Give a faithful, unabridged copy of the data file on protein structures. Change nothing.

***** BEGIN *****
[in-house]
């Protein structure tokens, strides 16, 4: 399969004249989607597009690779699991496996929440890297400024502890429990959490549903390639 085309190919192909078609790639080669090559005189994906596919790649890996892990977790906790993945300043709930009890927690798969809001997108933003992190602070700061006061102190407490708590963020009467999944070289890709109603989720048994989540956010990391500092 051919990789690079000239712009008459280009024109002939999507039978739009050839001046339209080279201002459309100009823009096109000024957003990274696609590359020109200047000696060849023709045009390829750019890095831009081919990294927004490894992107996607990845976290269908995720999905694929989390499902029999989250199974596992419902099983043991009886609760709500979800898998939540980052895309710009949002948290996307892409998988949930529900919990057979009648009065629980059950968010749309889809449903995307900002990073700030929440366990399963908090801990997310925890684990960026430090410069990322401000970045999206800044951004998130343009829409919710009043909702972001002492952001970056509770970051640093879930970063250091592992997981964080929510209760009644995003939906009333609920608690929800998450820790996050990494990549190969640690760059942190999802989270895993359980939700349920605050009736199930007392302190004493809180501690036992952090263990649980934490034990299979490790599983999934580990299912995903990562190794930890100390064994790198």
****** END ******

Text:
[in-house]
């Protein structure tokens, strides 16, 4: 399969004249989607597009690779699991496996929440890297400024502890429990959490549903390639 085309190919192909078609790639080669090559005189994906596919790649890996892990977790906790993945300043709930009890927690798969809001997108933003992190602070700061006061102190407490708590963020009467999944070289890709109603989720048994989540956010990391500092 051919990789690079000239712009008459280009024109002939999507039978739009050839001046339209080279201002459309100009823009096109000024957003990274696609590359020109200047000696060849023709045009390829750019890095831009081919990294927004490894992107996607990845976290269908995720999905694929989390499902029999989250199974596992419902099983043991009886609760709500979800898998939540980052895309710009949002948290996307892409998988949930529900919990057979009648009065629980059950968010749309889809449903995307900002990073700030929440366990399963908090801990997310925890684990960026430090410069990322401000970045999206800044951004998130343009829409919710009043909702972001002492952001970056509770970051640093879930970063250091592992997981964080929510209760009644995003939906009333609920608690929800998450820790996050990494990549190969640690760059942190999802989270895993359980939700349920605050009736199930007392302190004493809180501690036992952090263990649980934490034990299979490790599983999934580990299912995903990562190794930890100390064994790198």